Fig 9: Six liter tank with lid removed to show drain. Several types of drains are available. This is a mesh filter, which works well. It must be changed out or cleaned weekly, and checked daily for clogs. The inside of the black bulkhead fitting is flushed out with a strong spray of water when the drain is removed.

Fig 10: Food tends to collect around the feeding holes of the 1 liter tanks. Use of a funnel or daily cleaning is necessary.

Fig 11: We find a squirt gun invaluable for clearing drains, cleaning gutters etc.

Fig 12: Modified drain supplied by the company removes debris better, but can only be used for larger frogs.




We have found the system relatively easy to maintain. We have had to make few modifications to the tanks and other parts of the system for it to meet our needs. While the Marine Biotech system is quite expensive, the time savings in labor makes up for initial cost.


Daily maintenance includes water quality monitoring, checking various system functions, checking/adjusting the water flow to each tank, and checking tank water levels for possible drain blockage. The double-layered prefilter pad is also cleaned daily. It is very large and functions well to trap the majority of gross debris.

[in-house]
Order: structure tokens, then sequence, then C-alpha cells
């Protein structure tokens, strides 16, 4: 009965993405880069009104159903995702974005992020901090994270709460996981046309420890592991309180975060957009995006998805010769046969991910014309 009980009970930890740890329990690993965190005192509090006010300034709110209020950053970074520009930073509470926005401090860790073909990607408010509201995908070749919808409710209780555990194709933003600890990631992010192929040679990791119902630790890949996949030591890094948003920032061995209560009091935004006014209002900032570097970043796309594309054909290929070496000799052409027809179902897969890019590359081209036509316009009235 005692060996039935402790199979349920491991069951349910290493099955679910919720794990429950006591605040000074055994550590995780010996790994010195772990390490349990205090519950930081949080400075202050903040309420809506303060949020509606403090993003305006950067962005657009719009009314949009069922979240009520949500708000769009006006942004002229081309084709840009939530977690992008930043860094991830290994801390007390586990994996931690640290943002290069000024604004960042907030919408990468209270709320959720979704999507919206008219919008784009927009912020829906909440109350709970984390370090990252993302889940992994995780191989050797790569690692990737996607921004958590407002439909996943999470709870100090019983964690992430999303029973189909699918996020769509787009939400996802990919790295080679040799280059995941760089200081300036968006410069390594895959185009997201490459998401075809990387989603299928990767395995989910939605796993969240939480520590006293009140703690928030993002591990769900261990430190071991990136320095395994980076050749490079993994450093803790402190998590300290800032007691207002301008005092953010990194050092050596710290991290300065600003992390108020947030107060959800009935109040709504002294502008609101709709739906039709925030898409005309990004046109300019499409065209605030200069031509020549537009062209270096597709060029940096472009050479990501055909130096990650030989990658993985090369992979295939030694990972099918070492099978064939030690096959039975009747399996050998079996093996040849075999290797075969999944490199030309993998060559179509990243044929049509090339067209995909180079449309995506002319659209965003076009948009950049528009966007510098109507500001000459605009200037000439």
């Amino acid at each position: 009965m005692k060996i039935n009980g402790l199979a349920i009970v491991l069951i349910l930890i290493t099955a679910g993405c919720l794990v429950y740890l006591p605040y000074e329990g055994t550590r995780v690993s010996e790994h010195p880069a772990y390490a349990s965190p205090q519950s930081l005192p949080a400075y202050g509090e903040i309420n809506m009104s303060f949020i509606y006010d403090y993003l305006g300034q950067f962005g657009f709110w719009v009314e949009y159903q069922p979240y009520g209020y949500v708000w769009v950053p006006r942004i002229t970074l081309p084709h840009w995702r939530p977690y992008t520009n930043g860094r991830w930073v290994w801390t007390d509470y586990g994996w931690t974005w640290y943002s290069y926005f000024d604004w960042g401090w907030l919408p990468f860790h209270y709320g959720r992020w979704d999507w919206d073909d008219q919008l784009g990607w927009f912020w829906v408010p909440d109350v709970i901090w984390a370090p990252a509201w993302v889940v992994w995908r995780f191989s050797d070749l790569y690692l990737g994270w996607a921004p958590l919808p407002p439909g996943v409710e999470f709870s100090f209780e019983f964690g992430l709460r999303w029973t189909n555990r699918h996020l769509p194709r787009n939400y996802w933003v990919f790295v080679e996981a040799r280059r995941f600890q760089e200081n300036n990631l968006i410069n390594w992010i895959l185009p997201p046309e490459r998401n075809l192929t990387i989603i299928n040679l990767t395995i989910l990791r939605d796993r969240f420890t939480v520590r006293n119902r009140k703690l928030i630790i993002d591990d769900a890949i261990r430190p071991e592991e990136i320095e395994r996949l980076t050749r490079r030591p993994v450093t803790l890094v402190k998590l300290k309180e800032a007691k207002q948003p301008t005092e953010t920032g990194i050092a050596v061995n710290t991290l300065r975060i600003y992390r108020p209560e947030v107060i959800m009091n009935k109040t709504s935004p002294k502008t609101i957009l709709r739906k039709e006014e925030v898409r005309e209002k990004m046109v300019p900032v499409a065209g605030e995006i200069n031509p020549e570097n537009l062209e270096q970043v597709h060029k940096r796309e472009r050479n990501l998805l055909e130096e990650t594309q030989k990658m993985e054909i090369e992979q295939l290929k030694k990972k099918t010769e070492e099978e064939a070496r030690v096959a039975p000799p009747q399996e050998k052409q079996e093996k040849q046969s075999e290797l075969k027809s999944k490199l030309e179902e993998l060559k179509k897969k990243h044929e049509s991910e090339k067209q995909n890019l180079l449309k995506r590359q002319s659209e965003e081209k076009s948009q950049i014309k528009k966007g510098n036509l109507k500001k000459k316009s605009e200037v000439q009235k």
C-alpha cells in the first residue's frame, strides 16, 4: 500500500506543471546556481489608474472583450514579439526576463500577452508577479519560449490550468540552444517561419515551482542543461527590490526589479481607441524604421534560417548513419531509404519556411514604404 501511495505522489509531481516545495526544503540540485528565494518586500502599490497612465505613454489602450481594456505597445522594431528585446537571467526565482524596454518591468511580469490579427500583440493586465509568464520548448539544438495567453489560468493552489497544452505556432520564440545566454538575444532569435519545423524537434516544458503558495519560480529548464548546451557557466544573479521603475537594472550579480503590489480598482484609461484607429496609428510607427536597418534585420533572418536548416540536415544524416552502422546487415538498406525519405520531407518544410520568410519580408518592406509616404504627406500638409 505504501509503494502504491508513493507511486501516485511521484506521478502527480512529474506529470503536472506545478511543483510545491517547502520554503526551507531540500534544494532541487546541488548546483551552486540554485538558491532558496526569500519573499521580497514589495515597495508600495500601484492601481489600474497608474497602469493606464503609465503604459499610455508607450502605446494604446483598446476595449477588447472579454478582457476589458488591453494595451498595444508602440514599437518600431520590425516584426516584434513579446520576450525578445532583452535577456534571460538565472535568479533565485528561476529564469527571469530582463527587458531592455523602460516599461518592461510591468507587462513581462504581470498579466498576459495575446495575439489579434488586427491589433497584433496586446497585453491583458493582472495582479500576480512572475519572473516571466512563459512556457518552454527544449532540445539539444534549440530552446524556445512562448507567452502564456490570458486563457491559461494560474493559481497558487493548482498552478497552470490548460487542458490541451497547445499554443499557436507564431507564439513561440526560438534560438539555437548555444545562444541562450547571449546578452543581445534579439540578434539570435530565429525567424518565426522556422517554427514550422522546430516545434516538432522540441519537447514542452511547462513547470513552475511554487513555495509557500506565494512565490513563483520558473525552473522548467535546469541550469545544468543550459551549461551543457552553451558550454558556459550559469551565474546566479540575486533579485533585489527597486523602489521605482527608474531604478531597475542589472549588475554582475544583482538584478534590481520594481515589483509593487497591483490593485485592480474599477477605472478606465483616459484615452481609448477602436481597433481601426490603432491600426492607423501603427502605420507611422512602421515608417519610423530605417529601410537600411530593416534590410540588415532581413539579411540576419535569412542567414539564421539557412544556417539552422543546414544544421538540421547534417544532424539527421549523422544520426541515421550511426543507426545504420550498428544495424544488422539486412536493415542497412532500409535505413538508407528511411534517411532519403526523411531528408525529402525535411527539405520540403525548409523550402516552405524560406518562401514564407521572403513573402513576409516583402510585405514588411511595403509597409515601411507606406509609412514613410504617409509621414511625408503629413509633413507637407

Weekly maintenance includes removing the drain filters in the four and six liter tanks to check for clogs, and cleaning tanks and gutters. The small nozzles supplying water to the 1 liter tanks tend to clog with debris. These need to be cleared weekly. A large size paper clip works well for this. We find the cartridge filter needs changing about once a month. Between changing, we remove the cartridges and thoroughly rinse them with a strong jet of water. The cartridges can also be soaked in a 10% bleach solution to dissolve organic matter and extend the life of the cartridge. We change the carbon pellets about every 2 weeks. The quartz sleeve for the UV units is cleaned every other month, and replaced every 9 – 12 months. The bulbs are easy to monitor and change. A complete maintenance checklist is supplied with the unit.